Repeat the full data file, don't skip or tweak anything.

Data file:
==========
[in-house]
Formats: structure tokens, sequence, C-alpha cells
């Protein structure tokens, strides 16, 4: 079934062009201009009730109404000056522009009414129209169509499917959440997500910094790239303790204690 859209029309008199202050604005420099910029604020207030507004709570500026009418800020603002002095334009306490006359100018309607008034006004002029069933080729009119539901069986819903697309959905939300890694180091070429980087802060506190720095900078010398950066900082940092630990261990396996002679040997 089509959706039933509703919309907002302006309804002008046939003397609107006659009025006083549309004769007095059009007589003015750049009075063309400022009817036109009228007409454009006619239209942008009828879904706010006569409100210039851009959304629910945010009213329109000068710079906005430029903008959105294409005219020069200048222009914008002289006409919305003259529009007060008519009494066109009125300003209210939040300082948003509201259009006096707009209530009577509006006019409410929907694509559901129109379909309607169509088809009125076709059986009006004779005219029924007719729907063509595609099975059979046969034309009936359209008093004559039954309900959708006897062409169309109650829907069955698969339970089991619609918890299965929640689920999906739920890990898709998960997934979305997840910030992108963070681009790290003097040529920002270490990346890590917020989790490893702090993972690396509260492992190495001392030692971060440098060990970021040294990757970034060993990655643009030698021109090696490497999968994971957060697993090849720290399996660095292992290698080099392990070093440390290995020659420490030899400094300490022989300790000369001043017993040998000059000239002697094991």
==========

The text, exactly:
[in-house]
Formats: structure tokens, sequence, C-alpha cells
């Protein structure tokens, strides 16, 4: 079934062009201009009730109404000056522009009414129209169509499917959440997500910094790239303790204690 859209029309008199202050604005420099910029604020207030507004709570500026009418800020603002002095334009306490006359100018309607008034006004002029069933080729009119539901069986819903697309959905939300890694180091070429980087802060506190720095900078010398950066900082940092630990261990396996002679040997 089509959706039933509703919309907002302006309804002008046939003397609107006659009025006083549309004769007095059009007589003015750049009075063309400022009817036109009228007409454009006619239209942008009828879904706010006569409100210039851009959304629910945010009213329109000068710079906005430029903008959105294409005219020069200048222009914008002289006409919305003259529009007060008519009494066109009125300003209210939040300082948003509201259009006096707009209530009577509006006019409410929907694509559901129109379909309607169509088809009125076709059986009006004779005219029924007719729907063509595609099975059979046969034309009936359209008093004559039954309900959708006897062409169309109650829907069955698969339970089991619609918890299965929640689920999906739920890990898709998960997934979305997840910030992108963070681009790290003097040529920002270490990346890590917020989790490893702090993972690396509260492992190495001392030692971060440098060990970021040294990757970034060993990655643009030698021109090696490497999968994971957060697993090849720290399996660095292992290698080099392990070093440390290995020659420490030899400094300490022989300790000369001043017993040998000059000239002697094991």